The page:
US20140195818A1 - Method and device for privacy respecting data processing - Google Patents

Method and device for privacy respecting data processing Download PDF

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US20140195818A1
US20140195818A1 US14147942 US201414147942A US2014195818A1 US 20140195818 A1 US20140195818 A1 US 20140195818A1 US 14147942 US14147942 US 14147942 US 201414147942 A US201414147942 A US 201414147942A US 2014195818 A1 US2014195818 A1 US 2014195818A1
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script
data
attributes
device
processing
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Christoph Neumann
Olivier Heen
Stephane Onno
Augustin Soule
Jaideep Chandrashekar
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Thomson Licensing SA
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    • GPHYSICS
    • G06COMPUTING; CALCULATING; COUNTING
    • G06FELECTRIC DIGITAL DATA PROCESSING
    • G06F21/00Security arrangements for protecting computers, components thereof, programs or data against unauthorised activity
    • G06F21/60Protecting data
    • G06F21/602Providing cryptographic facilities or services
    • GPHYSICS
    • G06COMPUTING; CALCULATING; COUNTING
    • G06FELECTRIC DIGITAL DATA PROCESSING
    • G06F21/00Security arrangements for protecting computers, components thereof, programs or data against unauthorised activity
    • G06F21/60Protecting data
    • G06F21/62Protecting access to data via a platform, e.g. using keys or access control rules
    • G06F21/6209Protecting access to data via a platform, e.g. using keys or access control rules to a single file or object, e.g. in a secure envelope, encrypted and accessed using a key, or with access control rules appended to the object itself
    • GPHYSICS
    • G06COMPUTING; CALCULATING; COUNTING
    • G06FELECTRIC DIGITAL DATA PROCESSING
    • G06F21/00Security arrangements for protecting computers, components thereof, programs or data against unauthorised activity
    • G06F21/60Protecting data
    • GPHYSICS
    • G06COMPUTING; CALCULATING; COUNTING
    • G06FELECTRIC DIGITAL DATA PROCESSING
    • G06F21/00Security arrangements for protecting computers, components thereof, programs or data against unauthorised activity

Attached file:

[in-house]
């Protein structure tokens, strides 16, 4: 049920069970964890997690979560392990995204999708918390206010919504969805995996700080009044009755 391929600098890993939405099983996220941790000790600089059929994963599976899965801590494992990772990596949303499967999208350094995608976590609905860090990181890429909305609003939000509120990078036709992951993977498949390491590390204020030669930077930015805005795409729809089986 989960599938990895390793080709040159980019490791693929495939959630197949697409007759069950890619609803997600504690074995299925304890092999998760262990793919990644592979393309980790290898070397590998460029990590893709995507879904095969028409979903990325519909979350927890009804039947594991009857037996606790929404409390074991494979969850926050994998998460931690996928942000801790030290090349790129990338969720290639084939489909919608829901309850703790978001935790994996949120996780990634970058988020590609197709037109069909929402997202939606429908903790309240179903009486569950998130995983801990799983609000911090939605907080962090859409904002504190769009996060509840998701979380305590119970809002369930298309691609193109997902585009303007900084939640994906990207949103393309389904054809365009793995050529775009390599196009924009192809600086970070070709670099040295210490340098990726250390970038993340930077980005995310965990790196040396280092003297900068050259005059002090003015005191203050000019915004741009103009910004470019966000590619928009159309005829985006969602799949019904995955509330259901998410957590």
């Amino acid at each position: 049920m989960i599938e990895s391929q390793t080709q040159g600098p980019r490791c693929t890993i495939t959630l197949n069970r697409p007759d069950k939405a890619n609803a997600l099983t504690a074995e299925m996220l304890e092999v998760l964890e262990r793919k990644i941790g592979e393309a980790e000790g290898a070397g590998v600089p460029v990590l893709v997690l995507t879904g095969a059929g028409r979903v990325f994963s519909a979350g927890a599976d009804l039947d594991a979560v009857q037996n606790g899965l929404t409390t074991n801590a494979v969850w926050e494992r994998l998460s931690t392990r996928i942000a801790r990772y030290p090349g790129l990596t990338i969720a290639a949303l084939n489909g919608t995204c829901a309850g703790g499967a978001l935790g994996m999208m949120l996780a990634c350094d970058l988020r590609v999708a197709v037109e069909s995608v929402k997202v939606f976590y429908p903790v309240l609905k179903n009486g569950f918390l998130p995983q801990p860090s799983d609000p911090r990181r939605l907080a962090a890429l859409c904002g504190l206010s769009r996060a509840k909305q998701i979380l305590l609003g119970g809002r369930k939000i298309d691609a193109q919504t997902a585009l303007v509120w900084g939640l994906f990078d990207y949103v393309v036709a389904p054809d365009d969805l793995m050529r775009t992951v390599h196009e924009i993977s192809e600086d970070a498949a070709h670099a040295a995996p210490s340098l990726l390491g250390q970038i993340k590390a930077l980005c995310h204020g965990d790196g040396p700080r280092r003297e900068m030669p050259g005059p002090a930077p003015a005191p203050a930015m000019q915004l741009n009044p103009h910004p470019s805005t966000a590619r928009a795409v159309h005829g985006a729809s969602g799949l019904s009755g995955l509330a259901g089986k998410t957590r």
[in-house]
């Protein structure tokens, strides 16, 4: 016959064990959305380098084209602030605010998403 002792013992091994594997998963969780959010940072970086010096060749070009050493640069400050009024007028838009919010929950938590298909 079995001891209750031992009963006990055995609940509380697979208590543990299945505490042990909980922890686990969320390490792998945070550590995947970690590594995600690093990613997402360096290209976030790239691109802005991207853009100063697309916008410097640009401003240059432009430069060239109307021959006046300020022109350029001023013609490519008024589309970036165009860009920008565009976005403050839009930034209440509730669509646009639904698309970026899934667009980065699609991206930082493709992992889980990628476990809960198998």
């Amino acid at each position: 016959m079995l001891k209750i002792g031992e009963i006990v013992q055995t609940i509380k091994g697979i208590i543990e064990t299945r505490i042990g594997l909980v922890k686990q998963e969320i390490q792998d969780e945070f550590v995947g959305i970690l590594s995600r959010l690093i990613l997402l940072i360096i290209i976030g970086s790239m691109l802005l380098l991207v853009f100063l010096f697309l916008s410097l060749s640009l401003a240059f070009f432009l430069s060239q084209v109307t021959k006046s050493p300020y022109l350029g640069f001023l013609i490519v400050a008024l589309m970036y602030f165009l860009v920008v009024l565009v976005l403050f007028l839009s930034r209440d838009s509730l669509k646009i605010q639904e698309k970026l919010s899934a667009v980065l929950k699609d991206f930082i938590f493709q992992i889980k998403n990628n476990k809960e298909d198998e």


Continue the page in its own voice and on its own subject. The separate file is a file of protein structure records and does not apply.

• G06F21/60Protecting data
    • G06F21/62Protecting access to data via a platform, e.g. using keys or access control rules

Abstract

A user device encrypts data and privacy attributes associated with the data. A processing device receives the encrypted data and privacy attributes, receives a signed script from a requester and verifies the signature. If successfully verified, the private key is unsealed and used to decrypt the privacy attributes and script attributes, which are compared to determine if the script respects the privacy attributes. If so, the encrypted data are decrypted and the script processes the private data to generate a result that is encrypted using a key of the requester and the encrypted result is then output. The device is preferably configured to inhibit the output of any information while the data is unencrypted. This way, the user can be ensured that the processing of the private data respects the privacy attributes set by the user.

Description

  • This application claims the benefit, under 35 U.S.C. §119 of European Patent Application 13305014.6, filed Jan. 9, 2013.
  • TECHNICAL FIELD
  • The present invention relates generally to data processing and in particular to privacy-respecting processing.
  • BACKGROUND
  • This section is intended to introduce the reader to various aspects of art, which may be related to various aspects of the present invention that are described and/or claimed below. This discussion is believed to be helpful in providing the reader with background information to facilitate a better understanding of the various aspects of the present invention. Accordingly, it should be understood that these statements are to be read in this light, and not as admissions of prior art.
  • There are instances where a user is willing to provide private user data for analysis, in particular aggregation, by a third party, provided that the user can set privacy-respecting limits to the use by the third party. An example of such an instance is the network traffic in a user's home. It could happen that the service provider modifies services to better suit the user's needs upon analysis of the user data. Other examples include recommender systems and medical statistics.
  • However, the skilled person realizes that security is an important issue. How can the user be assured that the privacy of the data is respected?
  • One solution is described in US 2004/054918 in which a first user device may send a signed request to a second user device, the request being a request for data stored by the second user device. If the signature is successfully authenticated, the second device provides the requested data to the first user device. However, a major drawback of the solution is that it does not process the data, but merely returns the data that was requested. Hence, it cannot be used for data processing or analysis.